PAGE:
Using Prevention Science To Address Cyberbullying

Focus on the individuals rather than the devices, and more strategies to address the causes of bad behavior online.



When something traumatic happens at a school, our collective response is “Why?” It’s a natural response. We feel that if there’s a defined reason, we can stop it from happening again. But our need for understanding can push us to find explanations in the wrong places.

For example, when educators are faced with students’ online transgressions and cyberbullying, we often seek solutions by strengthening filters, holding an assembly, or banning games at school. However, those actions don’t address the underlying risk factors, or encourage protective factors, against those behaviors. We must pause and ask ourselves, "Why?"

Prevention science, used in numerous disciplines, seeks to prevent dysfunctional human behavior and resulting trauma. It identifies individual risk and protective factors in behaviors including violence, substance abuse, and mental health. Understanding these factors can help organizations create programs and policies that directly confront underlying causes.

For instance, the media often suggest a link between violent video games and violent behavior. However, the data shows no evidence to support that connection. According to the Centers for Disease Control, risk factors for violence include emotional distress, exposure, low parental involvement, and social rejection by peers. Video games aren’t a factor. However, when media and lawmakers believe they are, time and resources are shifted to find a solution that isn’t attached to a problem.

This disconnect between cause and effect is also found in the government's D.A.R.E. (Drug Abuse Resistance Education) initiative to address substance abuse. Police officers would educate students about different substances and their effects. D.A.R.E. made the false correlation that substance abuse is cause by a lack of information. In fact, it can be caused by a number of risk factors, including drug availability, poverty, and child abuse and neglect. An anti-poverty program and policies to encourage safe disposal of opioids would better address the problem.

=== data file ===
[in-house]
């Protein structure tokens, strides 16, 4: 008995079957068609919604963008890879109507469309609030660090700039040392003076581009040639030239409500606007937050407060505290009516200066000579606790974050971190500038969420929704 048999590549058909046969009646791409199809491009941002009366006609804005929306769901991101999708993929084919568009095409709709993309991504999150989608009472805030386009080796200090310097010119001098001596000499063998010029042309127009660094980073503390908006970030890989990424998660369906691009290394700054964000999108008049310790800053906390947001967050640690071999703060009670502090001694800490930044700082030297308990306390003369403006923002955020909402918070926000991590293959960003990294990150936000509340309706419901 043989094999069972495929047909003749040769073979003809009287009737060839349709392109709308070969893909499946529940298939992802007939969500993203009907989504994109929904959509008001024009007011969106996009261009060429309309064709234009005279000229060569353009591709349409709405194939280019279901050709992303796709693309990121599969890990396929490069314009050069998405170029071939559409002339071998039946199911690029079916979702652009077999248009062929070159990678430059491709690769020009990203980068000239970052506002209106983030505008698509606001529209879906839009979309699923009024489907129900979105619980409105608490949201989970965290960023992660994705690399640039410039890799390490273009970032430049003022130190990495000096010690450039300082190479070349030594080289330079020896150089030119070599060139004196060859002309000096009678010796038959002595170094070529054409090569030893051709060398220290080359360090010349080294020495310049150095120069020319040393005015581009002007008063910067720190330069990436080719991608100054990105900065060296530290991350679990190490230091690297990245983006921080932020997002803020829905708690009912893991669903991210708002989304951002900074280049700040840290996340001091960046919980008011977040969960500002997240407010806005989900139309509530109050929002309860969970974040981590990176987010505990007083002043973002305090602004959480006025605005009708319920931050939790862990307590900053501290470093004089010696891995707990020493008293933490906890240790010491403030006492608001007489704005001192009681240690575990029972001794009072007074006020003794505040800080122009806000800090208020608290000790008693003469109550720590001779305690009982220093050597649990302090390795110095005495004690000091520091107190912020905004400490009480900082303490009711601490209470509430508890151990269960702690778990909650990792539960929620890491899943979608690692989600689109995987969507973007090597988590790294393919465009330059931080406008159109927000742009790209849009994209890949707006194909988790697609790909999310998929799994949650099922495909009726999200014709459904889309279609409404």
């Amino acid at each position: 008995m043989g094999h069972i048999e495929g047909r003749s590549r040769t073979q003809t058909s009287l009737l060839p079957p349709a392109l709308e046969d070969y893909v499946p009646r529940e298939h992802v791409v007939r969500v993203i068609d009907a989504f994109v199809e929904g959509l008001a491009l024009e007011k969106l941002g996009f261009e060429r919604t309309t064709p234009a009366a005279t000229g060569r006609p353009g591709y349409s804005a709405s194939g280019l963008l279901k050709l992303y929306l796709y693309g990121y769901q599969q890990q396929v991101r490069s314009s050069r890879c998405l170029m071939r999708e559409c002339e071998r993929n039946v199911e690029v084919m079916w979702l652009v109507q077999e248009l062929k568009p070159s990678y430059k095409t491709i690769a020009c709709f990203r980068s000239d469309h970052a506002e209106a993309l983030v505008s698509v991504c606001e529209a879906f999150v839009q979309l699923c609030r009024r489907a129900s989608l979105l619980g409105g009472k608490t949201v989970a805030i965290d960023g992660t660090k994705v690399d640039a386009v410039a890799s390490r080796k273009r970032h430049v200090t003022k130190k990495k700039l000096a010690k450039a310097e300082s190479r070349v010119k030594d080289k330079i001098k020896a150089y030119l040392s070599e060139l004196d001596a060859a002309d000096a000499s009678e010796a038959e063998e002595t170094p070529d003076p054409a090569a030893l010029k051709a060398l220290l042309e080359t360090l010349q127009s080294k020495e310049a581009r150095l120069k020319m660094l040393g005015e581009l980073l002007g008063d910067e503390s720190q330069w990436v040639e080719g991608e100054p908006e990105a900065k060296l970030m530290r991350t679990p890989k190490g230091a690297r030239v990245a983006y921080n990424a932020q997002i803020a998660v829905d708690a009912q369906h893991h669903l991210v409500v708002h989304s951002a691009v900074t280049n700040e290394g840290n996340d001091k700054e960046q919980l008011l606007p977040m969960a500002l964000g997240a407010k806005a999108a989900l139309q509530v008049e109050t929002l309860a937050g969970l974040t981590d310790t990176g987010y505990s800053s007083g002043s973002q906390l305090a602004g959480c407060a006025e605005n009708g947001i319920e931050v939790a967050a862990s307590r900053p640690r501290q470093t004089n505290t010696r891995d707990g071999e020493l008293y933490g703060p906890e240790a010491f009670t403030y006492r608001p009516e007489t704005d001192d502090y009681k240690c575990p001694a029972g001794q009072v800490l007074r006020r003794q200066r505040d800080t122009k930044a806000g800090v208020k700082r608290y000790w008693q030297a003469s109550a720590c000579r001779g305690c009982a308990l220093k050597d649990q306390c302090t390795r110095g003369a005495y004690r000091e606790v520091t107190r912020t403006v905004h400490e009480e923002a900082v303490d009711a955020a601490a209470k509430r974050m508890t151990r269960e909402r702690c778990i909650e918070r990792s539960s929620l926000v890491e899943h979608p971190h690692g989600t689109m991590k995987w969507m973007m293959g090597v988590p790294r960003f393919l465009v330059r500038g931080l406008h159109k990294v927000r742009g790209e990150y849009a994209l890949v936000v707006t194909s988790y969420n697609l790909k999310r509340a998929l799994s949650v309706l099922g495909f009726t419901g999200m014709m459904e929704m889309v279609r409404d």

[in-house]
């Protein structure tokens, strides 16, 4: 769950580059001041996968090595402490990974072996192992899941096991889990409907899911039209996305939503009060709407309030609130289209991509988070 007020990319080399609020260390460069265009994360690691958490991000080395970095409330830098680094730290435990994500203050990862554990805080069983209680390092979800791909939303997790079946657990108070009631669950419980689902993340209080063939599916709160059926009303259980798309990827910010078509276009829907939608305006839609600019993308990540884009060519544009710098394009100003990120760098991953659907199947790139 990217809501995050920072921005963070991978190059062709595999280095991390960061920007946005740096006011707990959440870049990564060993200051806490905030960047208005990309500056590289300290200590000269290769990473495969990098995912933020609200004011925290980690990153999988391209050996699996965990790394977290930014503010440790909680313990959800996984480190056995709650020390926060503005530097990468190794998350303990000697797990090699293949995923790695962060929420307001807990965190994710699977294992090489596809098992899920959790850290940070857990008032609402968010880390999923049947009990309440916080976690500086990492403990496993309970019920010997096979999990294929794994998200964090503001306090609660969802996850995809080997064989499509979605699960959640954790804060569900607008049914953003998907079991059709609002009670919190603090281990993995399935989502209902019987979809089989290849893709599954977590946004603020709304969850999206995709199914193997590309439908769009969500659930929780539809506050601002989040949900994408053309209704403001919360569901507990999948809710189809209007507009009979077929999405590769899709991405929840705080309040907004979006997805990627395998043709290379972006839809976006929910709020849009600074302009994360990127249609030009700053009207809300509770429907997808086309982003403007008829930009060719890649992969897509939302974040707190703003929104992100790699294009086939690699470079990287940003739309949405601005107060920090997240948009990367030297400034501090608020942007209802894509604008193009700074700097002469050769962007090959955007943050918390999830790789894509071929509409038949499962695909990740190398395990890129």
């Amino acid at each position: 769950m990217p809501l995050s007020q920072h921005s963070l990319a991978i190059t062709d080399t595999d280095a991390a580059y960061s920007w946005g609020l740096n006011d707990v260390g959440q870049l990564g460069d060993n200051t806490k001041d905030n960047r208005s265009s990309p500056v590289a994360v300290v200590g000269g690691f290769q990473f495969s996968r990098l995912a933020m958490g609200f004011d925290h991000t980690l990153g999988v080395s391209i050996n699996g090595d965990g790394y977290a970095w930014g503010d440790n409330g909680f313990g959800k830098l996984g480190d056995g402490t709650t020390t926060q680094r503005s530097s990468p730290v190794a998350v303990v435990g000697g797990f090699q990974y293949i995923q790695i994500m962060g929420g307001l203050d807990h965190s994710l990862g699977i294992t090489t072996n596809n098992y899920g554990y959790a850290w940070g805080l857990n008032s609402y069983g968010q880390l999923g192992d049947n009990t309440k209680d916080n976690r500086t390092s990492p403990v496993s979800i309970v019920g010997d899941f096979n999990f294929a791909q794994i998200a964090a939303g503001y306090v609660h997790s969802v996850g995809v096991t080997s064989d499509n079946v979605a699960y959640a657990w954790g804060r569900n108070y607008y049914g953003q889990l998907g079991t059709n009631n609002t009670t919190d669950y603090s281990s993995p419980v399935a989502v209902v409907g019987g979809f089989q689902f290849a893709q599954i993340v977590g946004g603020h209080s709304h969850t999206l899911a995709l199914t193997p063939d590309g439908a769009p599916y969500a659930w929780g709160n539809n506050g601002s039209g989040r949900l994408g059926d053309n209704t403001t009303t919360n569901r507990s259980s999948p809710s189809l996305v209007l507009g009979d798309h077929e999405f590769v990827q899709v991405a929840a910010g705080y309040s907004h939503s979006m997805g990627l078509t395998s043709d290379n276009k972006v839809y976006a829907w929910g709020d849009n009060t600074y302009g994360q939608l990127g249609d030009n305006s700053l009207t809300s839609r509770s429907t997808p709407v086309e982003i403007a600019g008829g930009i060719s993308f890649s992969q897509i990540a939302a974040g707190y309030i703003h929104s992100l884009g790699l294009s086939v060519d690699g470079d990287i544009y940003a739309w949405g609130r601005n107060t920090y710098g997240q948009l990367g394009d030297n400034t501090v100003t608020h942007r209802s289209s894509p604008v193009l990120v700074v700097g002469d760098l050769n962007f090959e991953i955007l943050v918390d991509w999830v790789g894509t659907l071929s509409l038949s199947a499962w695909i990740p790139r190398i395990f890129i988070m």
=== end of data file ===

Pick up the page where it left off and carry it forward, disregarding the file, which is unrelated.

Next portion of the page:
School librarians can use prevention science to address cyberbullying in their communities as well. 

Consider a scenario of students afterschool who cyberbully each other while playing Minecraft.

Banning Minecraft afterschool is the easy response. But it doesn’t address risk factors; it redirects the problem rather than solving it. Librarians should focus less on the devices and more on the individuals.

We should ask: What is driving this behavior? Is it a way to deal with the stress of the school day? Are the ones doing the bullying also being bullied? Are these students not having their physical needs met? Are they hungry, tired?

Librarians can create protective factors against cyberbullying, such as encouraging early learning, facilitating positive peer interactions, and providing opportunities for students to engage in their community.

There is also a connection between unsupervised access and unhealthy digital behaviors. Fostering positive peer relationships and running an afterschool program that provides social opportunities away from screens may also help.

Other suggestions for protective strategies:

  • Encourage volunteering. Offer a library volunteer program to help youth engage in the library. Post information about volunteer opportunities in the community and speak to students about them.
  • Partner with behavioral health organizations to help adolescents develop coping skills for online and offline behaviors. Partner with a nonprofit for classes and resources. Know where to direct adolescents who are dealing with problems.
  • Supervise technology. Set limits on devices and encourage students to put away their phones during certain library programs. Set aside some computers for homework use that can encourage students to focus on just one task online.
  • Empower students to limit device use night and remove devices from their bedrooms. The National Sleep Foundation reports that sleep-deprived adolescents have increased irritability and impulsivity, along with higher risk of anxiety, stress, and other problems. The blue light from screens inhibits melatonin production, affecting sleep.
  • Create a campaign, and include students in promoting protective factors. Peers are highly influenced by one another.

To learn more about prevention science and find resources, see the National Prevention Science Coalition and to find evidence-based programs see Blueprints Programs.

Carrie Rogers-Whitehead, CEO of Digital Respons-Ability, presented at the November 8 SLJ/ISTE webcast Digital Citizenship for Tweens and Teens.

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